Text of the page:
Judge fails to find probable cause for assault charges against 2 Vt. troopers
NEWFANE, Vt. (WCAX) - Just a day after a criminal case against one Vermont trooper was dismissed, another judge has dented the prosecution of two other troopers. It’s a second setback for Attorney General Charity Clark and could be deepening the discord between her office and the Vermont State Police.
Wednesday’s ruling comes in the case of Sgt. Ryan Wood and Tpr. Zachary Trocki who were cited on misdemeanor charges of simple assault and reckless endangerment Monday in connection with a use of force incident that took place last June in Newfane.
Now, the judge says there is not probable cause for the simple assault charge.
That led to strong criticism of the Vermont Attorney General’s office from supporters of the troopers.
“There is simply no basis for a criminal charge here at all and I think this is born out in the facts of the affidavit,” said defense attorney David Sleigh, who represents Sgt. Ryan Wood.
According to court papers, Wood told Tpr. Zachary Trocki to fire the beanbag round at Marshall Dean, 61, who was on a roof at the time, after multiple attempts to get the erratic man to comply with their orders. Thirty seconds to a minute after being hit with the projectile, Dean fell off the roof, seriously injuring himself.
“There are simply no factual allegations that link the beanbag deployment to any injuries suffered by the victim,” Sleigh said.
Now, a judge has ruled there is no probable cause to charge the officers with simple assault, meaning the affidavit fails to establish that shooting the beanbag caused Dean’s fall.
The judge did, however, rule that there is probable cause to cite the troopers with reckless endangerment.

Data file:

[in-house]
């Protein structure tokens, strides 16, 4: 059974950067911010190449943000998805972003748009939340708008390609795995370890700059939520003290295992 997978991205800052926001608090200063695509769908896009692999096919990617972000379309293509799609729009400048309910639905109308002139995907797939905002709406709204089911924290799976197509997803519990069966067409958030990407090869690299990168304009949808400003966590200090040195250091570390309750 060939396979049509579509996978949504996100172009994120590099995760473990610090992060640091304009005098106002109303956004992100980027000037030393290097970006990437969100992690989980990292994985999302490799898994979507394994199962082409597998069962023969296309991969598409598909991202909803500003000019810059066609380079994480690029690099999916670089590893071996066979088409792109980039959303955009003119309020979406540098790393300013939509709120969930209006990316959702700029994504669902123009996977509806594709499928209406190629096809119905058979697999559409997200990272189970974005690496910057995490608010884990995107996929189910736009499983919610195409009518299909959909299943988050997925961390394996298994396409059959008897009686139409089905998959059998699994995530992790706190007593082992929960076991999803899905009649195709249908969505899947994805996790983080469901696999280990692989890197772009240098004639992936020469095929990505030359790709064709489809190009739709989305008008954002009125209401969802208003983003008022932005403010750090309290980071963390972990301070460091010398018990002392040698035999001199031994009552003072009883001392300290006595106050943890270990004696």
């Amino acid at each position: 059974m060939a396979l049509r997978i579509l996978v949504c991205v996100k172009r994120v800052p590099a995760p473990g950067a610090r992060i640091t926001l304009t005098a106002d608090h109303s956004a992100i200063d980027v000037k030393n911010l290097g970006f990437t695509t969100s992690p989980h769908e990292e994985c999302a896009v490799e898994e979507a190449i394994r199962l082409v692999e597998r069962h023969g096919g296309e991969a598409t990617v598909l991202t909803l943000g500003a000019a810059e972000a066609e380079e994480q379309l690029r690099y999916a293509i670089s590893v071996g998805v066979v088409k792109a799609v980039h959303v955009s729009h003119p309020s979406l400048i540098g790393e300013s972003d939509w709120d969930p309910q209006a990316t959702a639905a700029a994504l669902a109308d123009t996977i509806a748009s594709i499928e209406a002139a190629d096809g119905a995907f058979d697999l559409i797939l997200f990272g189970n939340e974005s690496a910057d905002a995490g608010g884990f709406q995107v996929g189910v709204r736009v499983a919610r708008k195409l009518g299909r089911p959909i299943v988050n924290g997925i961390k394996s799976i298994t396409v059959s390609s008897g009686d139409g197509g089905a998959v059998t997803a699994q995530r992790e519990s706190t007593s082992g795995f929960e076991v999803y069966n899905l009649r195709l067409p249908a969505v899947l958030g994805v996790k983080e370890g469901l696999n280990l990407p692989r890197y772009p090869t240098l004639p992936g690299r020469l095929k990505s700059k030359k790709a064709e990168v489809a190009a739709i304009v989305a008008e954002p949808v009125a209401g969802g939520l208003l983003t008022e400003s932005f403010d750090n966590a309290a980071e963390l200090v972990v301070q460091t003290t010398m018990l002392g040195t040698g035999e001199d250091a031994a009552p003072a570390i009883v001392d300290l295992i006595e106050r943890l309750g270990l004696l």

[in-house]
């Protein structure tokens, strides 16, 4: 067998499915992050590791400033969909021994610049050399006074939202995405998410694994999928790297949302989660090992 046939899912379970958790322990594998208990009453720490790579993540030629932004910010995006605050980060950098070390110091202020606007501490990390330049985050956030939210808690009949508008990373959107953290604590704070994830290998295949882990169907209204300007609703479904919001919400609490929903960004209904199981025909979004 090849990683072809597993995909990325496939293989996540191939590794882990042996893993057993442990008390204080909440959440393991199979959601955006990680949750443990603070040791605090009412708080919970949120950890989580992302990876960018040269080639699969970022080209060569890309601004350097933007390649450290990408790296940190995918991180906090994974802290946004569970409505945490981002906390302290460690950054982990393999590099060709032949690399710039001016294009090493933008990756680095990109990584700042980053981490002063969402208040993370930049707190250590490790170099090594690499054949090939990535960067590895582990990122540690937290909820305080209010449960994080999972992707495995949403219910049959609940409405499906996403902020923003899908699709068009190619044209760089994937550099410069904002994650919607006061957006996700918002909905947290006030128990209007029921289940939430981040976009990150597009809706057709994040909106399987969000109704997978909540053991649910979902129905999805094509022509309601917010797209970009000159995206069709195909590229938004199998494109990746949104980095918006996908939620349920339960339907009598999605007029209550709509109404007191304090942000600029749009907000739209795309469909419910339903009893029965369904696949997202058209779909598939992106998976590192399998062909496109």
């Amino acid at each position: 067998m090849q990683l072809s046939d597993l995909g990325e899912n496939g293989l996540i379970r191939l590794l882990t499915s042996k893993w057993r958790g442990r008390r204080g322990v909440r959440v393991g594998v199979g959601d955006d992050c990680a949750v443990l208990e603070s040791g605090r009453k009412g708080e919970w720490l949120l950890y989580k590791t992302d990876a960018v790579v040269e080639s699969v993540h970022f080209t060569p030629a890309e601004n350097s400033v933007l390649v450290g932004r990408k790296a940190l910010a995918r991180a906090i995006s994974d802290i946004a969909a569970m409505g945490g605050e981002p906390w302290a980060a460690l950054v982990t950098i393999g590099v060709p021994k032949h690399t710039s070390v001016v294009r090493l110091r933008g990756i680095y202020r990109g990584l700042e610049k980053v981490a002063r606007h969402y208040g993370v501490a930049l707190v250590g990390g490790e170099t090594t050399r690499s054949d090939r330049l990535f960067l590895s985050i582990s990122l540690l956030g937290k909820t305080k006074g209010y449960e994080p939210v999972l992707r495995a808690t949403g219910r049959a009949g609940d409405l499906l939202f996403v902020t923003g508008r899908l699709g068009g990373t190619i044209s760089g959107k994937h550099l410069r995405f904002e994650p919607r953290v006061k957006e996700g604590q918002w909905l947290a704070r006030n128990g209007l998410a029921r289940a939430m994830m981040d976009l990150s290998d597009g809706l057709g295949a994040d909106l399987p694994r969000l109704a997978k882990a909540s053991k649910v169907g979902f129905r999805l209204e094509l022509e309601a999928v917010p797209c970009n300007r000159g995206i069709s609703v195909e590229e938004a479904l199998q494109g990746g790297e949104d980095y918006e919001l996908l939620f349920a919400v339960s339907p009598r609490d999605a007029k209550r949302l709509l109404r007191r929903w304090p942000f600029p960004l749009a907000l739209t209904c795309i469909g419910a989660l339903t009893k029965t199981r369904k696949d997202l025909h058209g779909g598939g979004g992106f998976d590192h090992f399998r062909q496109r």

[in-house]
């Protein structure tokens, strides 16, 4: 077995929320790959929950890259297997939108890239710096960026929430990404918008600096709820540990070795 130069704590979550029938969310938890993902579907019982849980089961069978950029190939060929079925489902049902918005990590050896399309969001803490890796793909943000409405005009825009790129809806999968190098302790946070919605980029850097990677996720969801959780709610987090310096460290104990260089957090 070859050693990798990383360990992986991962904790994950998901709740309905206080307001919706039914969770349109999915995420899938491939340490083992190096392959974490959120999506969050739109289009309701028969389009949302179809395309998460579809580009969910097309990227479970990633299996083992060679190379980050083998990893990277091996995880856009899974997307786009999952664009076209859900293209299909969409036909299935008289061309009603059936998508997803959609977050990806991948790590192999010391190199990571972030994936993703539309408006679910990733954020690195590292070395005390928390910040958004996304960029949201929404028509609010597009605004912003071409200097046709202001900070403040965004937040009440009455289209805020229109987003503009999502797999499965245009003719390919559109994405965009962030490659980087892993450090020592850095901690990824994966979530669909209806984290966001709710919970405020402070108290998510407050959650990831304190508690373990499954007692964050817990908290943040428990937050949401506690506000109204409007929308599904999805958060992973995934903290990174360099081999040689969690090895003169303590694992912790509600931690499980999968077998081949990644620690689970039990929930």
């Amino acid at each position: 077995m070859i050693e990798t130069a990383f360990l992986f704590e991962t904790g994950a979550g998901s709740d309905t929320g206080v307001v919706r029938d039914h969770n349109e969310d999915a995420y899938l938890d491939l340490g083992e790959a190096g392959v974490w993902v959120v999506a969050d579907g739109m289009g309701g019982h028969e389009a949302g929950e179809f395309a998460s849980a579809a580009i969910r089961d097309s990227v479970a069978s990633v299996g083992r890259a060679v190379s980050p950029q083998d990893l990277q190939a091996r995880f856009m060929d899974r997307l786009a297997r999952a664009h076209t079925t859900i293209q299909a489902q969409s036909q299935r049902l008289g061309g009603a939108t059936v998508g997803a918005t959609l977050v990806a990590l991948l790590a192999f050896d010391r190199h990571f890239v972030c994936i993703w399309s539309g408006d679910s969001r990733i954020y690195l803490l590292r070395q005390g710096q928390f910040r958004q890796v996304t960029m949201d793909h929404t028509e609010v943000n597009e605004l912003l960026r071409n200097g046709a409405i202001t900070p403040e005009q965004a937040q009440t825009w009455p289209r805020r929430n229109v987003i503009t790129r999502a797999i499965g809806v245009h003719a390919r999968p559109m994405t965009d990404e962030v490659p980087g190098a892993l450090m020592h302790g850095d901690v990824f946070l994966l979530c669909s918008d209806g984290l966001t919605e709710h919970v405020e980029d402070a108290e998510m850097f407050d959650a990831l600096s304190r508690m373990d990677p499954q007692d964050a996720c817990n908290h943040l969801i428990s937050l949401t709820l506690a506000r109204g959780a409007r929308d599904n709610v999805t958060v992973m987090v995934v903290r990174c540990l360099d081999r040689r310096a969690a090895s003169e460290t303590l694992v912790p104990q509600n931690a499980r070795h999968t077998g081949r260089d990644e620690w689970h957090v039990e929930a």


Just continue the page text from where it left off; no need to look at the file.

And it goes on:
“This is a case where the question is whether or not there is a policy violation,” said Michael O’Neil, who heads the Vermont Troopers’ Association.
O’Neil calls Attorney General Charity Clark’s decision to recommend charges in the case “prosecutorial overreach” and said it undermines the authority of both the Public Safety commissioner and the head of the Vermont State Police.
“If the attorney general is going to weigh in on policy and use criminal charges to circumvent that policy, how do they manage a department?” O’Neil said.
Sleigh goes even further.
“I think the attorney general has declared war on the Vermont State Police,” he said, “second-guessing officers who were doing their very best to comply with their training in incredibly difficult situations.”
I reached out to the Attorney General’s Office for comment, not only on the judge’s ruling but also about the allegations being directed at her. I was told she would not be commenting at this time.
Wood and Trocki are due in court next week.
Earlier this week, a judge threw out charges against another Vermont trooper.
Tuesday, Judge Kerry McDonald-Cady dismissed charges against Tpr. Robert Zink, who was accused of assaulting a handcuffed suspect. That ruling came as Zink’s jury trial was set to get underway in Bennington. His lawyer filed a motion to dismiss stating the Attorney General’s Office was late in submitting evidence in time for a fair trial.
McDonald-Cady dismissed the case with prejudice, meaning the AG’s office cannot refile the charges at a later date.
Vermont Attorney General Charity Clark blamed state police in that case, saying they failed to come up with documents in a timely manner. But state police refuted that claim, calling her decision to blame them “unfortunate.”
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